Labor platform almost ignores invasive species

Feral Herald |
Labor leader Bill Shorten outlined his vision for the party's future direction at its national conference in July, but amid all the debate the party nearly emerged from the conference completely overlooking one of the biggest threats to Australia's environment - invasive species. Photo: Takver
Labor leader Bill Shorten outlined his vision for the party’s future direction at its national conference in July, but amid all the debate the party almost overlooked one of the biggest threats to Australia’s environment – invasive species. Photo: Takver

One of the biggest threats to Australia’s environment, invasive species, was almost overlooked in Labor’s national platform. Only a late intervention at its July national conference ensured that improving environmental biosecurity is now part of the platform.

The Australian Labor Party’s national platform sets the broad policy direction for the next four years and will underpin its pre-election commitments.   While the 2011 platform included five references to invasive species or environment biosecurity, the 2015 draft had none. The only reference to biosecurity referred to its public health and economic benefits. In the environmental chapter, there was no reference to invasive species. This omission is even more surprising given a Labor-led Senate inquiry just two months earlier found serious deficiencies in environmental biosecurity.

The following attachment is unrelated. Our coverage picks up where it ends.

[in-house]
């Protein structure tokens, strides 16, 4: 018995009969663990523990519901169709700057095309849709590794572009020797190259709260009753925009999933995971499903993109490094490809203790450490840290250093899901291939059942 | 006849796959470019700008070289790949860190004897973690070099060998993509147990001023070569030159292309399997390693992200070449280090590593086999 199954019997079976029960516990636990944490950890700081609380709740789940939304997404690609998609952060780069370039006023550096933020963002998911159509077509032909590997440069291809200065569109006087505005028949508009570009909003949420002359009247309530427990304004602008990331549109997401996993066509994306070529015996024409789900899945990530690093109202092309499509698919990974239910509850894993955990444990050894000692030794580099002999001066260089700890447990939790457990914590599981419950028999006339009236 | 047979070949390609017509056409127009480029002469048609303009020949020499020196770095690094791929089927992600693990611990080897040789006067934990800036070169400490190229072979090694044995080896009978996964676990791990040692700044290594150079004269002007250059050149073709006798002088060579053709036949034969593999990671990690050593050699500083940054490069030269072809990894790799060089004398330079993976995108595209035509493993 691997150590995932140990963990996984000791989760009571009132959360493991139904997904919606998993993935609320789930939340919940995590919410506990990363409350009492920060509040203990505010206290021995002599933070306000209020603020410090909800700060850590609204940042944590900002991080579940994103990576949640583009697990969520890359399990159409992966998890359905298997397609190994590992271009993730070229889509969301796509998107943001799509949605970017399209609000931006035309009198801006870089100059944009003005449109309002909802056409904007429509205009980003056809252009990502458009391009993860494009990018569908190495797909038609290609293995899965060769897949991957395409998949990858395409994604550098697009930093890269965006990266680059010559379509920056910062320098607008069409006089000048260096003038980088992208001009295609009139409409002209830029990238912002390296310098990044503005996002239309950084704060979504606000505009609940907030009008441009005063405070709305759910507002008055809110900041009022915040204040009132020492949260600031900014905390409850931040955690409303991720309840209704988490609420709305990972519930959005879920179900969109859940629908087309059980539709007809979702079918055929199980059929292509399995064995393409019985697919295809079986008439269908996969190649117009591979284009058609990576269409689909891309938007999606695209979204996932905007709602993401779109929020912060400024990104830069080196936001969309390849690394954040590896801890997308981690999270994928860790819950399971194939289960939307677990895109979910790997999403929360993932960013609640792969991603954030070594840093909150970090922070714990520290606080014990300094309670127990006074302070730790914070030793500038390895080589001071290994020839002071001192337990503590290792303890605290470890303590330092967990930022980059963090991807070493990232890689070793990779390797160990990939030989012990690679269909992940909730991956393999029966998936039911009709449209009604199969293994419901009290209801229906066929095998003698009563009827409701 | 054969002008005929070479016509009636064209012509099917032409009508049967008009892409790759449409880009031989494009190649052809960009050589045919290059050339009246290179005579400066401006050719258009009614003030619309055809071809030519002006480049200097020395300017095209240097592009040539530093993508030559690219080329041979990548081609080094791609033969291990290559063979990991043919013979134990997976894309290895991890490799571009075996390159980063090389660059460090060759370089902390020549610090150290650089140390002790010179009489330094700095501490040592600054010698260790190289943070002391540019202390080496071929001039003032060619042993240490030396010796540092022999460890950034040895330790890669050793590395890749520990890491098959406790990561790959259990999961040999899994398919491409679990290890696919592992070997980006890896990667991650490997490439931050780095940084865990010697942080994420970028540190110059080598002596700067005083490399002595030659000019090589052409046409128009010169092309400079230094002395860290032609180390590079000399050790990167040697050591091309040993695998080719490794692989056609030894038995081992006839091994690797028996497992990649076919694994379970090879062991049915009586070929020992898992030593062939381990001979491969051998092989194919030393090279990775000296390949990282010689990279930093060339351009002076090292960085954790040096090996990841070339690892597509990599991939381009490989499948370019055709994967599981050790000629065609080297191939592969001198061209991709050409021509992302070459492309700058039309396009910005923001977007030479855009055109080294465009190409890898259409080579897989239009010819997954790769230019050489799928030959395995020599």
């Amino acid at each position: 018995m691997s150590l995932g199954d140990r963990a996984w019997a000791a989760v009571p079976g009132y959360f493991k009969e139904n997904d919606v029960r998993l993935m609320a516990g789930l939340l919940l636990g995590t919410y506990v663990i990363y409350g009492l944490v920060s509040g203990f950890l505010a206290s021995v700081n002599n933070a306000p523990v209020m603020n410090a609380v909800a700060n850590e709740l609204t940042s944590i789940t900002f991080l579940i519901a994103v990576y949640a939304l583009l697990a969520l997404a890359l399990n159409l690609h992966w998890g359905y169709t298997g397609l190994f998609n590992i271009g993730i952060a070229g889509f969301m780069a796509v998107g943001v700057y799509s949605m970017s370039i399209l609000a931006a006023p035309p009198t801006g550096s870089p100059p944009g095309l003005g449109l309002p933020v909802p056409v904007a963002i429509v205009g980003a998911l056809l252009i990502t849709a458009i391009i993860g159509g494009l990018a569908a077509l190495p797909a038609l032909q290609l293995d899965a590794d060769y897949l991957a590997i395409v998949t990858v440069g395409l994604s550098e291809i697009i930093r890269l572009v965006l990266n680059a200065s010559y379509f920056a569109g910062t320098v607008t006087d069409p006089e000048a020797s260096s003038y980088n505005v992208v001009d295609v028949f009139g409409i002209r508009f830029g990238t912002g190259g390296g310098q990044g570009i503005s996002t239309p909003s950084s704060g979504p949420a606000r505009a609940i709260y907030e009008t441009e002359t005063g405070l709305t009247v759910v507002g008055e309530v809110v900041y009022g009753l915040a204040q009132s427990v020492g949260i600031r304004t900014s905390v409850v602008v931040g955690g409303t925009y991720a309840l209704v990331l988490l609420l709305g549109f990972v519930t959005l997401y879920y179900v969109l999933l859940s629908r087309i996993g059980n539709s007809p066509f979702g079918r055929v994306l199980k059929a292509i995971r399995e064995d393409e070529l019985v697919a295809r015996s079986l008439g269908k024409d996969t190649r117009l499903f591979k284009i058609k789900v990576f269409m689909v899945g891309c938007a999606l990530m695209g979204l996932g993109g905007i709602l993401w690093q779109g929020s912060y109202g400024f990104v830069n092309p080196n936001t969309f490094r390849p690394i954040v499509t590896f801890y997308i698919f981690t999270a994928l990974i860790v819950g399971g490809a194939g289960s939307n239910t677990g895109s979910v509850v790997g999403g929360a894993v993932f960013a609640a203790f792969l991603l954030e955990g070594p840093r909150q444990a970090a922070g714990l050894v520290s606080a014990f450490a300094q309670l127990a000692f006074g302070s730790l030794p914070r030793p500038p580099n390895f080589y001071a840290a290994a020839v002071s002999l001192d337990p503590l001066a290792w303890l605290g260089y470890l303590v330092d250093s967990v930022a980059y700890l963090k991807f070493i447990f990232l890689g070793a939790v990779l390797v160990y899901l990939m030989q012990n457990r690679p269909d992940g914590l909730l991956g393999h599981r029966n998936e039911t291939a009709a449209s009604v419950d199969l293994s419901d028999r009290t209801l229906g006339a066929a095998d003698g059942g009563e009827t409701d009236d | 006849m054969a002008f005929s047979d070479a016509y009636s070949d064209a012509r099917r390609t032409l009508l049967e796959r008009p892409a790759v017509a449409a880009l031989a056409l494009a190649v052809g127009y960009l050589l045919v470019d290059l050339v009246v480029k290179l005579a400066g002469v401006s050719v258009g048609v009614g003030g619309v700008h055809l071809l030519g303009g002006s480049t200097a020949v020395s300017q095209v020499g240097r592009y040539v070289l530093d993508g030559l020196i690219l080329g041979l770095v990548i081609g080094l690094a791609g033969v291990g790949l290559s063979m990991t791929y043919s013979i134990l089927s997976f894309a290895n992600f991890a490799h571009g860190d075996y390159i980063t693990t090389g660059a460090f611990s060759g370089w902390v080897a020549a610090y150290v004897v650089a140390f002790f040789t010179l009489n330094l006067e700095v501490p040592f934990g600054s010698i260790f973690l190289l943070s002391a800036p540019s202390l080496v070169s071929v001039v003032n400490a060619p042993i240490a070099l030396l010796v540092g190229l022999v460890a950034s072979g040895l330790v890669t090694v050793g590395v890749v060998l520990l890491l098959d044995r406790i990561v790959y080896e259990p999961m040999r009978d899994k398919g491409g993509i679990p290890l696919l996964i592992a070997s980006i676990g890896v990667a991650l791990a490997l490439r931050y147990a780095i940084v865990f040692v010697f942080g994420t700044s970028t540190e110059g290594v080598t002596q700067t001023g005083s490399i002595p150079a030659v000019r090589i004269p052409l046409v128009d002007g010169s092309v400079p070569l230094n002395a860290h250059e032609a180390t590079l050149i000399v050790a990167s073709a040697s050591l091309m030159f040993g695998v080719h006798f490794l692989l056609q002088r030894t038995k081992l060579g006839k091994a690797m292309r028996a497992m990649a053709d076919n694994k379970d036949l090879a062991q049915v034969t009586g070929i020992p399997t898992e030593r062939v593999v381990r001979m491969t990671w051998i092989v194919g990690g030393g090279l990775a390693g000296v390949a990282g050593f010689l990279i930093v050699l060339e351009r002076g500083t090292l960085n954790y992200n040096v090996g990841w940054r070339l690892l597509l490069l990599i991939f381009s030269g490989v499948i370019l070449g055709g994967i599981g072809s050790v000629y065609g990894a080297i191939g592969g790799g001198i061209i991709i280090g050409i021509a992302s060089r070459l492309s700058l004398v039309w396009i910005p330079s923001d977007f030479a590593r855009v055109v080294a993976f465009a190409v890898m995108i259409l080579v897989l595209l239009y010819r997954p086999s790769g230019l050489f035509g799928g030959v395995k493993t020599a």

We raised the omission with Labor shadow environment and agriculture ministers, backbenchers and senators, and found ready agreement to rectify it. Labor delegates unanimously supported a new paragraph highlighting the problem of invasive species into the environmental chapter. But, strangely, an amendment to add the environment as a beneficiary of the biosecurity system (along with public health and the economy) wasn’t accepted.

The paragraph that now forms part of Labor’s national platform reads:

Labor will improve Australia’s preparedness to prevent and combat new invasive species that threaten the environment and work with state and territory governments to develop new tools and biological controls to reduce the impact of established pests and diseases.

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